I also found reassurance regarding my initial concerns by visiting Saint Athanasius Church (AEOM) in Santa Barbara. Here was an Eastern Rite parish, but one which obviously stressed strong congregational singing. Some of the hymn tunes were fa­miliar. I even heard a musical instrument. My wife, who had as many concerns as me, wept as we sang the beautiful Eastern Rite Trisagion Hymn (“Holy God, Holy Mighty, Holy Immortal One, have mercy on us”). I knew we were home. Later, Father Peter asked me, “Do you think this could play in Peoria?” I said, “Yes, I believe it could play in Peoria, and in Boulder, Colorado, too.”

We were able to move gradually into the Eastern Rite, because of the pastoral wisdom and generosity of our Metropolitan Philip. Today we are much more Byzantine than when we began, but the transition has moved at a natural and comfortable pace. We also feel a degree of excitement about trying to find a musical expression of the Eastern Rite that will seem fitting to the American culture. Once again, the Orthodox Faith offers a fullness and breadth of expression which is truly encouraging and heartwarming.

I have often heard from our parishion­ers how glad they are that we chose this particular path, and how they feel comfortable visiting other Orthodox Churches. Many have said how much they appreciate the richness of the worship—worship which is filled with symbolism, alive with the icons, full of pure praise and adoration of the Holy Trinity. One of the beautifully expressive prayers I have come to love in the Eastern Rite liturgy occurs just before the “Holy, Holy, Holy.” Here the priest says, “Though there stand before You thousands of archangels and myriads of angels, cherubim and seraphim, six-winged, many-eyed, soaring high on their wings, singing, proclaiming, shouting the hymn of victory…”

The richness of this liturgy is also ex­emplified to me in the majestic Great Entrance.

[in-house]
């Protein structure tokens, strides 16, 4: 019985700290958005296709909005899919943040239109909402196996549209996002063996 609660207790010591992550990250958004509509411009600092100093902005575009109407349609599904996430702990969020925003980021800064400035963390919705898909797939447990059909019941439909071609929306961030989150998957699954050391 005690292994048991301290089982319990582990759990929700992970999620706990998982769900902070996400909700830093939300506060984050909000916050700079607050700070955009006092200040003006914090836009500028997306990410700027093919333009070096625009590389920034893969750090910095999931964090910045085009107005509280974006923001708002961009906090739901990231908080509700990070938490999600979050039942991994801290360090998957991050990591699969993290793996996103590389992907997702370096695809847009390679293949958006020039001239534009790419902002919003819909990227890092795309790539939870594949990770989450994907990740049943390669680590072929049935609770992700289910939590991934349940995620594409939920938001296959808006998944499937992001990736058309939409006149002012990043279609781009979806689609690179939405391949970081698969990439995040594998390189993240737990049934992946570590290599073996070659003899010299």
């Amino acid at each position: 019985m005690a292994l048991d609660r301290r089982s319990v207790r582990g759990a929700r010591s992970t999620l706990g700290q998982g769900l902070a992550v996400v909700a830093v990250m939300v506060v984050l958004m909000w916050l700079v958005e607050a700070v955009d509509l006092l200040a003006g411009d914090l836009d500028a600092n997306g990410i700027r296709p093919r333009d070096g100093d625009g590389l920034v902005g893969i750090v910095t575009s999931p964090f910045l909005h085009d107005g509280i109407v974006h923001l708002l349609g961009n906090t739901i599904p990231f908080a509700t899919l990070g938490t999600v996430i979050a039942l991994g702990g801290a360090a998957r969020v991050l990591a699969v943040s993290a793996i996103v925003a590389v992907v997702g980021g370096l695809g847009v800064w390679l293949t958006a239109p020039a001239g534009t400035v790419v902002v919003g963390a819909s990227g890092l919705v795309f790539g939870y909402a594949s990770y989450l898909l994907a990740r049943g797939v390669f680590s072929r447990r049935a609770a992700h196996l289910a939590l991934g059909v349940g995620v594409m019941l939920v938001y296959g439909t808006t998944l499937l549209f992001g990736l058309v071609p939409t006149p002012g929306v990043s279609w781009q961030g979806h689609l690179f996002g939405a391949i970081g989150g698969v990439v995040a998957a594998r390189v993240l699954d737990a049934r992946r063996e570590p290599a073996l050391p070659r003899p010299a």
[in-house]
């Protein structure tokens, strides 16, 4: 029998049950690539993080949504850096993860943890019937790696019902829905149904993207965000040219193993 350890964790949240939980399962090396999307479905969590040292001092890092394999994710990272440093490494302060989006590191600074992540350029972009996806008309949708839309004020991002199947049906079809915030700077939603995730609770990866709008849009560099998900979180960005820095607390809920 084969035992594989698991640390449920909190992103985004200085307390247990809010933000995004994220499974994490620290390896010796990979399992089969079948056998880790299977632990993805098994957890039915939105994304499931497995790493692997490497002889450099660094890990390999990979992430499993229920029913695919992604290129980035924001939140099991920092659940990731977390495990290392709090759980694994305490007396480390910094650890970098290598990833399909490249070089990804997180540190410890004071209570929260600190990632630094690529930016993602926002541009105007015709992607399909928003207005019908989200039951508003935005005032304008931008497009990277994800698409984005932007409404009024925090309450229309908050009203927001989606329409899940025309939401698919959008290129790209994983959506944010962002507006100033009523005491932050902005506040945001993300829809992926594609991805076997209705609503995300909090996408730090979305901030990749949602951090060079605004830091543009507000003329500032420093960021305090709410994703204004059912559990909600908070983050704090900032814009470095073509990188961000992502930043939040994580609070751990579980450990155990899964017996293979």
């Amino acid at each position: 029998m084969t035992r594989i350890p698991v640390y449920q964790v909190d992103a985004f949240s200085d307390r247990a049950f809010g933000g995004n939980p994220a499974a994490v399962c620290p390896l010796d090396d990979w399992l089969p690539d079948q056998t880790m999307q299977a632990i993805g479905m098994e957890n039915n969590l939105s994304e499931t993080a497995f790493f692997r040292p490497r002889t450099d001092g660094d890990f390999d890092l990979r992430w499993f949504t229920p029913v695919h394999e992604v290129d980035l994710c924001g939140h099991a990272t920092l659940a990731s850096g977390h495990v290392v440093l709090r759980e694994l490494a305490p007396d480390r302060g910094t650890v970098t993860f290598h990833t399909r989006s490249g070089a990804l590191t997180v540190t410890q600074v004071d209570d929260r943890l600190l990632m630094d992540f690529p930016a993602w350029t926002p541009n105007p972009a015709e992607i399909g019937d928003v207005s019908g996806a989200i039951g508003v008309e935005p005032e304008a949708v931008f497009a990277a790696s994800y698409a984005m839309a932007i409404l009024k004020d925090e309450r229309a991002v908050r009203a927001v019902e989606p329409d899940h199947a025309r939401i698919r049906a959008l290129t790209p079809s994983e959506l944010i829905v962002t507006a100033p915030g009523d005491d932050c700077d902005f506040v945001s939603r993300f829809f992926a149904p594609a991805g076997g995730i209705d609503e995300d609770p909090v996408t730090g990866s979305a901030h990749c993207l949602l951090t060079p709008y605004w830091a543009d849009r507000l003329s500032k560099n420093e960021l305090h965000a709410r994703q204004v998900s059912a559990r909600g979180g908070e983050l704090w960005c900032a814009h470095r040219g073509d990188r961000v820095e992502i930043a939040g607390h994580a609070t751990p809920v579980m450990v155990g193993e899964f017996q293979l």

It involves the repeated Cherubic Hymn (“Let us who mystically represent the Cherubim. . .“), with the full censing of the Church, Gifts, icons, and people, and the solemn prayers of remembrance in the procession. We are drawn to heaven, and we are reminded of the offering of ourselves to God and the journey of our Lord to His crucifixion and burial.

Some who were previously low church­men in the Episcopal Church are now participating fully in the acts of veneration, singing or chanting, and other uniquely Eastern aspects of liturgy. A few others are still growing into some of these practices.

In my observation, the Eastern Rite liturgy, with its use of repetition, brings with it a very great depth of wisdom concerning human nature. It takes us earthbound mortals a bit of time to “lay aside all earthly cares” and enter into the Kingdom of God. Our worship is a manifestation and preparation for heavenly worship. Repetition really helps here. How can we look forward to worship forever in heaven, if we have trouble with a few hours once a week now?

We have found the Byzantine hymns to be wonderfully rich in Biblical allusions. They really teach the Faith. They can be simple and direct, and not hard to learn. Also, it has been good to discover that our music can work without having an instrument for accompaniment. Parents tell me of their little children singing some of the songs of the liturgy at home.


In a Bible study we had in the Episcopal Church, I used to encourage students to “think Hebrew.” Since the Bible is an “Eastern book” this advice is a helpful aid to enter into the mind and world view of the biblical writers. It was not easy, but it made the Bible come alive. Something similar is going on with the Eastern liturgy. It manifests a world view different from our present Western culture, but I believe it reflects the world view of the Bible in doing this.

I would be less than honest if I didn’t mention that it has taken much time and learning to get to where we are today. We have spent a great deal of energy producing service booklets with the music included, which has led to good congregational participation. Whatever the commitment of time and energy involved, the transition has been worth all the effort.

Indeed, we are home in the Orthodox Church and in its Eastern Rite. And I thank God for leading us to this unchanging Church!

Fr. David Mustian

Saint Luke Orthodox Mission

Boulder, Colorado